There is a well trodden path to the Punch Bowl Inn at Marton cum Grafton, most of it created by me. I have been visiting the inn for many years and have watched it veer from sublime to downright diabolical. I cringed when the Fox-Morrisey media frenzy swamped the pub with celeb-watchers and breathed a sigh of relief when their circus left town.
The Punch Bowl sank once again into mediocrity and eventually financial ruin despite managers and eventually new owners desperately trying to breathe life into the exhausted inn. I have always been stumped at why such a lovely building, in a fabulously beautiful village within reach of Harrogate, York and the wealth of North Yorkshire seems, but for a few owners, to fail so spectacularly. Was it possible that the place was doomed?
Little more than two months ago rumour reached me that rescue was once again on the way, this time in the form of the dynamic duo that is Ibbotson and Blundell. Their company Provenance Inns has had many column inches in the press about their mission to revive the village inn; suffice to say, I felt a flicker of excitement. Could this finally mean success for the Punch Bowl?
Three weeks from signing the contracts, the Punch Bowl was again open with staff in place, menus written and a major refurbishment undertaken. I was tempted to hotfoot it over there the first day, but with respect, I waited for a week and found the place heaving on a Thursday night in November, a bit of a rarity these days. The bar space had been opened up and was packed. I loved that this was a proper bar without a knife and fork in sight, only happy drinkers.
There are several dining rooms spread throughout the inn, all united in the deep rich red walls, wooden floors, simply dressed tables and all with roaring fires. Some are small and intimate, none too large or boisterous and encouragingly, at 6.45pm, diners in every one.
There is much in the menu at Punch Bowl that reminds me of the other pubs in the Provenance stable – The Durham Ox, the Carpenters Arms, The Oak Tree – with the large A3 menu boasting a whole range of dishes. They reach from small and manageable prawn cocktails, fishcakes and scallops, through to robust sticky ribs, char-grilled steaks and rotisserie spit roasts. Prices are keen but not unacceptable if they have the quality right. As this was before 7pm there is an extra treat of a “7 dishes for 7 pounds before 7pm” which with offerings of fish and chips, gammon and eggs, bangers and mash and more are all very tempting at that price. There are also Daily Blackboard specials. Phew.
After much deliberation, we decided upon quail, with poached egg and cubes of fruity-spicy black pudding and pan-fried wood pigeon with a fricasée of wild mushrooms on focaccia bread. Both showed great skill from the kitchen with a carefully crafted blend of tastes and textures. There was little reason to ask if we had enjoyed them, the plates went back to the kitchen wiped clean.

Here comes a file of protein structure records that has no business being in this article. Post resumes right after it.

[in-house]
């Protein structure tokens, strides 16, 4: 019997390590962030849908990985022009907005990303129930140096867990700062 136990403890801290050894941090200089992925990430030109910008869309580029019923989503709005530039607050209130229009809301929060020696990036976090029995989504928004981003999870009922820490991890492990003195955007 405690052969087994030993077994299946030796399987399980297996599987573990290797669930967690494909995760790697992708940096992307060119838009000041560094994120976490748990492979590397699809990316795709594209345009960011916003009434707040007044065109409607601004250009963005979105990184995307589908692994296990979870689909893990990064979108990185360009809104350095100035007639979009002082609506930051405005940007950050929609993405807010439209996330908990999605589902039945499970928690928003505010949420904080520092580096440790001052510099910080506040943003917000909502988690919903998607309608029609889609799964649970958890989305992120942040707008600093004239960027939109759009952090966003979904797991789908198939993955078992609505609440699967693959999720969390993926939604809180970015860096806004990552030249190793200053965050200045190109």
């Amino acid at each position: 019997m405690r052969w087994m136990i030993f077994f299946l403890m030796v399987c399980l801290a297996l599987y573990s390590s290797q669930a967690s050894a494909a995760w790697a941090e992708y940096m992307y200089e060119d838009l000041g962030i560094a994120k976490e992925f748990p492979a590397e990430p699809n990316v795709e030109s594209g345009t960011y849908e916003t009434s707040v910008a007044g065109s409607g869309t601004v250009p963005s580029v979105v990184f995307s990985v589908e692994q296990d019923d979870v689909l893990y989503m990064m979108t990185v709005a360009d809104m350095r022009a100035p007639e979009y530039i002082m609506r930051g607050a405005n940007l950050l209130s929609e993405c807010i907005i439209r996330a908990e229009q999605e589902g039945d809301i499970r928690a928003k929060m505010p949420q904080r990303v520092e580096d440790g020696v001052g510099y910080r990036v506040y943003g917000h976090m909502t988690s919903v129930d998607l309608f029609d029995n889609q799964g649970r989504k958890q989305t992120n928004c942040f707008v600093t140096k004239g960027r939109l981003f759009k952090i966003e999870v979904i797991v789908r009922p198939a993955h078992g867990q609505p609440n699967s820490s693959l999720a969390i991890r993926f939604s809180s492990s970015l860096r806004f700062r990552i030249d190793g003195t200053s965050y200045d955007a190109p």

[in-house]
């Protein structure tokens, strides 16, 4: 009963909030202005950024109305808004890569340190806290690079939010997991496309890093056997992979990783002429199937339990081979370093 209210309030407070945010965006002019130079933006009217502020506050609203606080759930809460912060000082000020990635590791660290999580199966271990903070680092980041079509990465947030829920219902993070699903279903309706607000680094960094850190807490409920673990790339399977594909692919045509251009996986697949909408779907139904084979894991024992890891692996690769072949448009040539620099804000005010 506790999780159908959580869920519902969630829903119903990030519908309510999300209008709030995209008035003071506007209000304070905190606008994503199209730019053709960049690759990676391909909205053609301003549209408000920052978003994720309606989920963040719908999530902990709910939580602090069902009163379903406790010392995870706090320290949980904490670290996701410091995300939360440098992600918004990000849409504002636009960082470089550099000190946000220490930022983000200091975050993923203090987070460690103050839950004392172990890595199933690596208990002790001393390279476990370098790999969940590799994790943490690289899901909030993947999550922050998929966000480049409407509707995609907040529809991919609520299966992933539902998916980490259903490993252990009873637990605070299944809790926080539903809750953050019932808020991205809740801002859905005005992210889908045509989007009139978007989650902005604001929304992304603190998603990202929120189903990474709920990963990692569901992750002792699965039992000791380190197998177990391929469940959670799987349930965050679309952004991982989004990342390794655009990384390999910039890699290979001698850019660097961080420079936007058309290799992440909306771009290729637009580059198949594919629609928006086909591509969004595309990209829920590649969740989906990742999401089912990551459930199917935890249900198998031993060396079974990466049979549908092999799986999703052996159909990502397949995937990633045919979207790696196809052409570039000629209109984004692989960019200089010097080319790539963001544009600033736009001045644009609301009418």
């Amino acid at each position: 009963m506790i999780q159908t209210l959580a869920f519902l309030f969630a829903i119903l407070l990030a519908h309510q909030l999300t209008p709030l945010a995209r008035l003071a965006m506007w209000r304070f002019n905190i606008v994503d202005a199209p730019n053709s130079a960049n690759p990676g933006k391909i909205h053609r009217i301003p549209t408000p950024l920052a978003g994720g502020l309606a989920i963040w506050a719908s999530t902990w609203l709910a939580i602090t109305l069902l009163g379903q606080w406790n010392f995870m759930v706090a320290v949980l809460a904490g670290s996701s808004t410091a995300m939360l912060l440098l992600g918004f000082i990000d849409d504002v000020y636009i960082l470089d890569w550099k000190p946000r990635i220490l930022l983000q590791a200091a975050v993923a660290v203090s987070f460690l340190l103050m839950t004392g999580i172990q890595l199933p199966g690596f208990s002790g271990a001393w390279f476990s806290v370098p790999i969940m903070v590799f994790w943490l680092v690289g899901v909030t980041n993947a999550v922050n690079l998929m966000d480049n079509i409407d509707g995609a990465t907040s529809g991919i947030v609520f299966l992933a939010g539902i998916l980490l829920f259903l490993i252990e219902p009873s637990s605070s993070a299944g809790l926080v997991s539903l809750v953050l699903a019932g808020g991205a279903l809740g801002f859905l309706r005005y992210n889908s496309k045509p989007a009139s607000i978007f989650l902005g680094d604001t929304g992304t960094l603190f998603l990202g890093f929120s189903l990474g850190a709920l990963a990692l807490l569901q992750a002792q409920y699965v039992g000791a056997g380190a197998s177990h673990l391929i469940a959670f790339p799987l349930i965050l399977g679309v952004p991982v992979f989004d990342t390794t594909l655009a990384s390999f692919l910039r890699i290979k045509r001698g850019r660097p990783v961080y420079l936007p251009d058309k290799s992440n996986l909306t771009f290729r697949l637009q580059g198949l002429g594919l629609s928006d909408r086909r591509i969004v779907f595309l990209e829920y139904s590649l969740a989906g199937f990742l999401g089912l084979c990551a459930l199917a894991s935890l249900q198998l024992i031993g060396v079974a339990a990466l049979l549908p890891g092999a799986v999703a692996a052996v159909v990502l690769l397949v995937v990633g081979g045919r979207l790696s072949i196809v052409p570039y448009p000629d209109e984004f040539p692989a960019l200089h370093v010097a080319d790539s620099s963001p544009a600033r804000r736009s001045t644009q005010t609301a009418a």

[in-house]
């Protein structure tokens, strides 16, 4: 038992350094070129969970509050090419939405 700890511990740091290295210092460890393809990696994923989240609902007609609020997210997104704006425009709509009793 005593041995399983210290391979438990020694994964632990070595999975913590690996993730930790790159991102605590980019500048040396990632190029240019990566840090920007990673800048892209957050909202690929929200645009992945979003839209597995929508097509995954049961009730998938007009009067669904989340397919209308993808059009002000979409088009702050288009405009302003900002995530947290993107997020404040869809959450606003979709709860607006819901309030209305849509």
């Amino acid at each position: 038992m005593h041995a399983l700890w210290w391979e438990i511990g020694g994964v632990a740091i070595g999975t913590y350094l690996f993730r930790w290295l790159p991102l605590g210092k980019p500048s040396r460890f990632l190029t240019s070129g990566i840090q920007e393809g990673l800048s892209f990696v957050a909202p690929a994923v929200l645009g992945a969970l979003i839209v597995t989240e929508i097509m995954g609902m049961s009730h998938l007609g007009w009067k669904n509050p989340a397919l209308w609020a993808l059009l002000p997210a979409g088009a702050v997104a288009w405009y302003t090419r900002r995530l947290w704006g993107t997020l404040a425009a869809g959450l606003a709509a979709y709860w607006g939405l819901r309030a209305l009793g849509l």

An unusual offering of the Punch Bowl Chicken “Shawarma” Platter almost begged to be ordered given that it seemed slightly askew on what is essentially a traditionally British menu. The dish is from the new rotisserie spit and comes as spiced, marinated chicken with char-grilled flat bread and mezze portions of hummus, tzatziki and garlic aioli.
The Asian-style dish then surprisingly comes with side dishes of thyme roasted potatoes and a choice of Punch Bowl salad – either classic Caesar, Italian panzanella or a classic garden.
Despite each component of the dish being bang on in every respect, the eclectic mix made it just a little confusing. A fresh simple mint-herb salad on the side would have sufficed and be much more in keeping with the origins of the dish.
If I had a niggle with the Shawarma (and it was only tiny) the pan-fried monkfish with sauté new potatoes, chorizo, cherry tomatoes and spinach, I most certainly did not. Each piece of fish was a baby fist-sized chunk, perfectly grilled, soft and tender. The chorizo was fine and needed to be there but was a tiny bit on the hard side – though to be honest it is very easy to overcook. Otherwise, this was an excellent dish. Puddings were just as expected with appearances from sticky toffee, crème brulée, chocolate marquise et al but tucked away at the end of the list was an affogato, which is simply vanilla ice cream and a hot espresso. It is a delightful dessert, perfect at the end of a rich meal and fun to watch as the hot coffee seeps down the glass and mixes with the slowly melting ice cream.
My verdict? A splendid meal with exemplary service. Provenance Inns have nailed all that this now gorgeous Inn should be and it seems they have charmed the villagers into the bargain too.
The Punch Bowl Inn, Marton Cum Grafton, York, YO51 9QY Tel: 01423 322519. Pub Opening Times: Mon-Thurs 12noon-3pm, 5pm-11pm; Fri, Sat & Sun, All day from noon; Sundays until 10.30pm. Food Service Times: Mon-Sat, 12noon-2.30pm, 5.30pm-9.30pm; Sundays 12noon-3pm, 5.30pm-8.30pm.